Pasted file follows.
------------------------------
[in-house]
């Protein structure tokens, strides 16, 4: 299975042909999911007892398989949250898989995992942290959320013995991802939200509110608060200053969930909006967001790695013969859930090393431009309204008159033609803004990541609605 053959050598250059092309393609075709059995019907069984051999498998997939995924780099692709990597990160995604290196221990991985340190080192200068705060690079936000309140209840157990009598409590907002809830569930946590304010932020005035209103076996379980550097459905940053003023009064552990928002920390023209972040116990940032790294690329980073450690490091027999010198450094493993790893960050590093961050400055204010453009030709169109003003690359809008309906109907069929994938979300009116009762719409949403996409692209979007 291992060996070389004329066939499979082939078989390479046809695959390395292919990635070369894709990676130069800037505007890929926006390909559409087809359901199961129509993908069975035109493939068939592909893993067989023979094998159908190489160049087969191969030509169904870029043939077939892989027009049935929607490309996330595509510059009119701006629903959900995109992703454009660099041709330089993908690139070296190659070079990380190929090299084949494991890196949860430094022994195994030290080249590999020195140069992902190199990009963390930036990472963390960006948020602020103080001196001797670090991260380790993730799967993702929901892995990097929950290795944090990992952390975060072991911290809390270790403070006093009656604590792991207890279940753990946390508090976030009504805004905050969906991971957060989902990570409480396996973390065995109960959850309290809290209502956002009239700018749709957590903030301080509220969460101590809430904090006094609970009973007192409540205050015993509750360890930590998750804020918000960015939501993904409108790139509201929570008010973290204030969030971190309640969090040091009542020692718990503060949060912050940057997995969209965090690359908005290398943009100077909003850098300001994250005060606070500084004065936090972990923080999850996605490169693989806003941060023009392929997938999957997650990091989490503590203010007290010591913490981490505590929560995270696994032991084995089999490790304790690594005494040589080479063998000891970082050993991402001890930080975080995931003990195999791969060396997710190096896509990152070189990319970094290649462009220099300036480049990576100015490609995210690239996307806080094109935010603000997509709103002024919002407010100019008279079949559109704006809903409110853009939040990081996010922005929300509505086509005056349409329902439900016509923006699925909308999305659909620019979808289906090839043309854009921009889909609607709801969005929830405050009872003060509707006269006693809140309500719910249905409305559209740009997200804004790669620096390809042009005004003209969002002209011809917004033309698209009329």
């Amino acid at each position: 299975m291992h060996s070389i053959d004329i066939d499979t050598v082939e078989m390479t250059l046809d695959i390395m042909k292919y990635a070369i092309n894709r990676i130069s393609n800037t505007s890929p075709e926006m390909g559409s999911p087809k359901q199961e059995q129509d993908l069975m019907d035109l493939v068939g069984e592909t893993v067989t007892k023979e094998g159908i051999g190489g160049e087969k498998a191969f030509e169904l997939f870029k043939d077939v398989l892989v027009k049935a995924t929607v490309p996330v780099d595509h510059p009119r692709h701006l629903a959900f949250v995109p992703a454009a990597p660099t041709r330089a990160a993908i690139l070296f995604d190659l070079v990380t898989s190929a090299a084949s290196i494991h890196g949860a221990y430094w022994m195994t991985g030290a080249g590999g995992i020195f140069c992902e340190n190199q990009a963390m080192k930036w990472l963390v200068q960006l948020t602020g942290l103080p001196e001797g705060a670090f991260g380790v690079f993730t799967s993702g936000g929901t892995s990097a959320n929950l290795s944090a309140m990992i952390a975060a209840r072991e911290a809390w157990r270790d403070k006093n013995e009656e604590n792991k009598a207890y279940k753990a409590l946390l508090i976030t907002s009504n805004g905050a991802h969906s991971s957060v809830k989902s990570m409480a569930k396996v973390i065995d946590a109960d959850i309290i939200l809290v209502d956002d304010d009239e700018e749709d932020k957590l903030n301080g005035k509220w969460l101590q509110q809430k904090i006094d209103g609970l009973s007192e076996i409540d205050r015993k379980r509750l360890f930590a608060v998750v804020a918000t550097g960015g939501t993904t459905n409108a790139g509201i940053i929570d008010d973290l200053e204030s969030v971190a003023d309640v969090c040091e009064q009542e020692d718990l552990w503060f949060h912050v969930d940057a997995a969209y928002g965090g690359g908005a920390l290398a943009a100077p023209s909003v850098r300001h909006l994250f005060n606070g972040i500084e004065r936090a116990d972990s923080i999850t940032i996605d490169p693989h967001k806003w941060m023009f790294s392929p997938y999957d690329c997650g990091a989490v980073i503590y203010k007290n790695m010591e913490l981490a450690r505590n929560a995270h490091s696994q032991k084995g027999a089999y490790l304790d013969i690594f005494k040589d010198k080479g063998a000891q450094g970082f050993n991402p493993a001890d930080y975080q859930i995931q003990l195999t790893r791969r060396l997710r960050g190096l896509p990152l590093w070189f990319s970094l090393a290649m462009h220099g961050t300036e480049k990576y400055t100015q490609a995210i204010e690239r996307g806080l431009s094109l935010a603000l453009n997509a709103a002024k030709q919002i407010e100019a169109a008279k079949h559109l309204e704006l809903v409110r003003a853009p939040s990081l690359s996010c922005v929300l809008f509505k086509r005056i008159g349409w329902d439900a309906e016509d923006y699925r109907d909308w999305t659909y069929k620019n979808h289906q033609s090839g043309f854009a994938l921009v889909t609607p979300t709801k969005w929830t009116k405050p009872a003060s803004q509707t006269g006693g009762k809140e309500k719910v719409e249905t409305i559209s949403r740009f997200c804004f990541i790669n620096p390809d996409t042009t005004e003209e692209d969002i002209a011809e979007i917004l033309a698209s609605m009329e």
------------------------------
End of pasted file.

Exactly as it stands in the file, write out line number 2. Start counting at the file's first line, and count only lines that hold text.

């Protein structure tokens, strides 16, 4: 299975042909999911007892398989949250898989995992942290959320013995991802939200509110608060200053969930909006967001790695013969859930090393431009309204008159033609803004990541609605 053959050598250059092309393609075709059995019907069984051999498998997939995924780099692709990597990160995604290196221990991985340190080192200068705060690079936000309140209840157990009598409590907002809830569930946590304010932020005035209103076996379980550097459905940053003023009064552990928002920390023209972040116990940032790294690329980073450690490091027999010198450094493993790893960050590093961050400055204010453009030709169109003003690359809008309906109907069929994938979300009116009762719409949403996409692209979007 291992060996070389004329066939499979082939078989390479046809695959390395292919990635070369894709990676130069800037505007890929926006390909559409087809359901199961129509993908069975035109493939068939592909893993067989023979094998159908190489160049087969191969030509169904870029043939077939892989027009049935929607490309996330595509510059009119701006629903959900995109992703454009660099041709330089993908690139070296190659070079990380190929090299084949494991890196949860430094022994195994030290080249590999020195140069992902190199990009963390930036990472963390960006948020602020103080001196001797670090991260380790993730799967993702929901892995990097929950290795944090990992952390975060072991911290809390270790403070006093009656604590792991207890279940753990946390508090976030009504805004905050969906991971957060989902990570409480396996973390065995109960959850309290809290209502956002009239700018749709957590903030301080509220969460101590809430904090006094609970009973007192409540205050015993509750360890930590998750804020918000960015939501993904409108790139509201929570008010973290204030969030971190309640969090040091009542020692718990503060949060912050940057997995969209965090690359908005290398943009100077909003850098300001994250005060606070500084004065936090972990923080999850996605490169693989806003941060023009392929997938999957997650990091989490503590203010007290010591913490981490505590929560995270696994032991084995089999490790304790690594005494040589080479063998000891970082050993991402001890930080975080995931003990195999791969060396997710190096896509990152070189990319970094290649462009220099300036480049990576100015490609995210690239996307806080094109935010603000997509709103002024919002407010100019008279079949559109704006809903409110853009939040990081996010922005929300509505086509005056349409329902439900016509923006699925909308999305659909620019979808289906090839043309854009921009889909609607709801969005929830405050009872003060509707006269006693809140309500719910249905409305559209740009997200804004790669620096390809042009005004003209969002002209011809917004033309698209009329």